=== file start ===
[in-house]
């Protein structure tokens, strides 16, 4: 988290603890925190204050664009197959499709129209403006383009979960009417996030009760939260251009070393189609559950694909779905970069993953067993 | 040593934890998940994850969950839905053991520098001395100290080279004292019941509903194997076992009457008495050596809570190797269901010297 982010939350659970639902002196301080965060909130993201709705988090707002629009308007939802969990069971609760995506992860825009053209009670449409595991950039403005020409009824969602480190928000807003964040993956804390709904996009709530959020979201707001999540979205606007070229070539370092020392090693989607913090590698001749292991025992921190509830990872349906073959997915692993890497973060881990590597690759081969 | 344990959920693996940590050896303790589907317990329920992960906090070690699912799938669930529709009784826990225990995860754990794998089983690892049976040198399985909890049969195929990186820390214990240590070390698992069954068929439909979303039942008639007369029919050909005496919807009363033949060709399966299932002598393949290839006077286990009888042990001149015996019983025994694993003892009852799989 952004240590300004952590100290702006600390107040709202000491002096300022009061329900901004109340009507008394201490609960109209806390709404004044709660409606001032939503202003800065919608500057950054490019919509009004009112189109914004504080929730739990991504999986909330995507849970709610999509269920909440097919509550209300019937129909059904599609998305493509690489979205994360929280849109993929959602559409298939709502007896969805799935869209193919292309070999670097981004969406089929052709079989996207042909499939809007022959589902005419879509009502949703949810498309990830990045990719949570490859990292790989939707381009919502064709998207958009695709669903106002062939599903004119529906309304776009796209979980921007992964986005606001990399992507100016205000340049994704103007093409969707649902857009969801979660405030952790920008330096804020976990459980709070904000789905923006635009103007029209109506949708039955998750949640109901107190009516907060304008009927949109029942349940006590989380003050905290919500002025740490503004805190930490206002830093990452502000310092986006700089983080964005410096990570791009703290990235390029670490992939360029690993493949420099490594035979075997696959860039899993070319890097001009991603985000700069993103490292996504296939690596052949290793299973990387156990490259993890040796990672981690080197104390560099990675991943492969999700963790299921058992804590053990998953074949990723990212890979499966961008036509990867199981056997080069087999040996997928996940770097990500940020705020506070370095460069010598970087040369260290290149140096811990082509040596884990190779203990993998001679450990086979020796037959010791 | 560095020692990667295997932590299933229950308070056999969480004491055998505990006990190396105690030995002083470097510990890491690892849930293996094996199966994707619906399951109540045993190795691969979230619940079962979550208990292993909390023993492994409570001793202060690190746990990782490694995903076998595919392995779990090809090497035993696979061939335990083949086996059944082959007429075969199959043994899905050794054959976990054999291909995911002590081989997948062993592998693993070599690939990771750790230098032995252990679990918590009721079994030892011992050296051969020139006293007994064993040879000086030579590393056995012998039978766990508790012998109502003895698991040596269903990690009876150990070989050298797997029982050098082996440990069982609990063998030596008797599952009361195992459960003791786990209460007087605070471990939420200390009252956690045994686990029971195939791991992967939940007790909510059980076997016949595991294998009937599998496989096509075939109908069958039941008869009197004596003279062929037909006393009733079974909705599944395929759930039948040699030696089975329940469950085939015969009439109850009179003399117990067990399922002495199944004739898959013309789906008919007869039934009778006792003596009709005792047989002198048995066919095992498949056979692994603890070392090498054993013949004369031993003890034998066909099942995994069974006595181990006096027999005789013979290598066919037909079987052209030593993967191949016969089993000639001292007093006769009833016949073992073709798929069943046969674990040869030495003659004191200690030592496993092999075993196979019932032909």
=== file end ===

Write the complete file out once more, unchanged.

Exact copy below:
[in-house]
């Protein structure tokens, strides 16, 4: 988290603890925190204050664009197959499709129209403006383009979960009417996030009760939260251009070393189609559950694909779905970069993953067993 | 040593934890998940994850969950839905053991520098001395100290080279004292019941509903194997076992009457008495050596809570190797269901010297 982010939350659970639902002196301080965060909130993201709705988090707002629009308007939802969990069971609760995506992860825009053209009670449409595991950039403005020409009824969602480190928000807003964040993956804390709904996009709530959020979201707001999540979205606007070229070539370092020392090693989607913090590698001749292991025992921190509830990872349906073959997915692993890497973060881990590597690759081969 | 344990959920693996940590050896303790589907317990329920992960906090070690699912799938669930529709009784826990225990995860754990794998089983690892049976040198399985909890049969195929990186820390214990240590070390698992069954068929439909979303039942008639007369029919050909005496919807009363033949060709399966299932002598393949290839006077286990009888042990001149015996019983025994694993003892009852799989 952004240590300004952590100290702006600390107040709202000491002096300022009061329900901004109340009507008394201490609960109209806390709404004044709660409606001032939503202003800065919608500057950054490019919509009004009112189109914004504080929730739990991504999986909330995507849970709610999509269920909440097919509550209300019937129909059904599609998305493509690489979205994360929280849109993929959602559409298939709502007896969805799935869209193919292309070999670097981004969406089929052709079989996207042909499939809007022959589902005419879509009502949703949810498309990830990045990719949570490859990292790989939707381009919502064709998207958009695709669903106002062939599903004119529906309304776009796209979980921007992964986005606001990399992507100016205000340049994704103007093409969707649902857009969801979660405030952790920008330096804020976990459980709070904000789905923006635009103007029209109506949708039955998750949640109901107190009516907060304008009927949109029942349940006590989380003050905290919500002025740490503004805190930490206002830093990452502000310092986006700089983080964005410096990570791009703290990235390029670490992939360029690993493949420099490594035979075997696959860039899993070319890097001009991603985000700069993103490292996504296939690596052949290793299973990387156990490259993890040796990672981690080197104390560099990675991943492969999700963790299921058992804590053990998953074949990723990212890979499966961008036509990867199981056997080069087999040996997928996940770097990500940020705020506070370095460069010598970087040369260290290149140096811990082509040596884990190779203990993998001679450990086979020796037959010791 | 560095020692990667295997932590299933229950308070056999969480004491055998505990006990190396105690030995002083470097510990890491690892849930293996094996199966994707619906399951109540045993190795691969979230619940079962979550208990292993909390023993492994409570001793202060690190746990990782490694995903076998595919392995779990090809090497035993696979061939335990083949086996059944082959007429075969199959043994899905050794054959976990054999291909995911002590081989997948062993592998693993070599690939990771750790230098032995252990679990918590009721079994030892011992050296051969020139006293007994064993040879000086030579590393056995012998039978766990508790012998109502003895698991040596269903990690009876150990070989050298797997029982050098082996440990069982609990063998030596008797599952009361195992459960003791786990209460007087605070471990939420200390009252956690045994686990029971195939791991992967939940007790909510059980076997016949595991294998009937599998496989096509075939109908069958039941008869009197004596003279062929037909006393009733079974909705599944395929759930039948040699030696089975329940469950085939015969009439109850009179003399117990067990399922002495199944004739898959013309789906008919007869039934009778006792003596009709005792047989002198048995066919095992498949056979692994603890070392090498054993013949004369031993003890034998066909099942995994069974006595181990006096027999005789013979290598066919037909079987052209030593993967191949016969089993000639001292007093006769009833016949073992073709798929069943046969674990040869030495003659004191200690030592496993092999075993196979019932032909």